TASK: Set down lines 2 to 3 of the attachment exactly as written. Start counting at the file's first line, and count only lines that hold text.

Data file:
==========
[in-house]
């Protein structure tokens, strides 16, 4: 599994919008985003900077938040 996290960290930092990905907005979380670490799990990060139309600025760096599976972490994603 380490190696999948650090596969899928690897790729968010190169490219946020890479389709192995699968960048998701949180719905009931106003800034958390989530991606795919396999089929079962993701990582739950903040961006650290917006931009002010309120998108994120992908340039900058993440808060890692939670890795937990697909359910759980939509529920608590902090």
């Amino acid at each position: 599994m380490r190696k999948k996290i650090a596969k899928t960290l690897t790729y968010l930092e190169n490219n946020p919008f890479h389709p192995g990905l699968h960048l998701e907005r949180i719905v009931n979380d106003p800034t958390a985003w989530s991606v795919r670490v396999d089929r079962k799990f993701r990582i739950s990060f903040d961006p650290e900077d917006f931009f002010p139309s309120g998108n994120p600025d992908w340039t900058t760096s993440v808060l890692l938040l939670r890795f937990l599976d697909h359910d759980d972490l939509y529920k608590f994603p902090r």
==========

């Protein structure tokens, strides 16, 4: 599994919008985003900077938040 996290960290930092990905907005979380670490799990990060139309600025760096599976972490994603 380490190696999948650090596969899928690897790729968010190169490219946020890479389709192995699968960048998701949180719905009931106003800034958390989530991606795919396999089929079962993701990582739950903040961006650290917006931009002010309120998108994120992908340039900058993440808060890692939670890795937990697909359910759980939509529920608590902090």
């Amino acid at each position: 599994m380490r190696k999948k996290i650090a596969k899928t960290l690897t790729y968010l930092e190169n490219n946020p919008f890479h389709p192995g990905l699968h960048l998701e907005r949180i719905v009931n979380d106003p800034t958390a985003w989530s991606v795919r670490v396999d089929r079962k799990f993701r990582i739950s990060f903040d961006p650290e900077d917006f931009f002010p139309s309120g998108n994120p600025d992908w340039t900058t760096s993440v808060l890692l938040l939670r890795f937990l599976d697909h359910d759980d972490l939509y529920k608590f994603p902090r």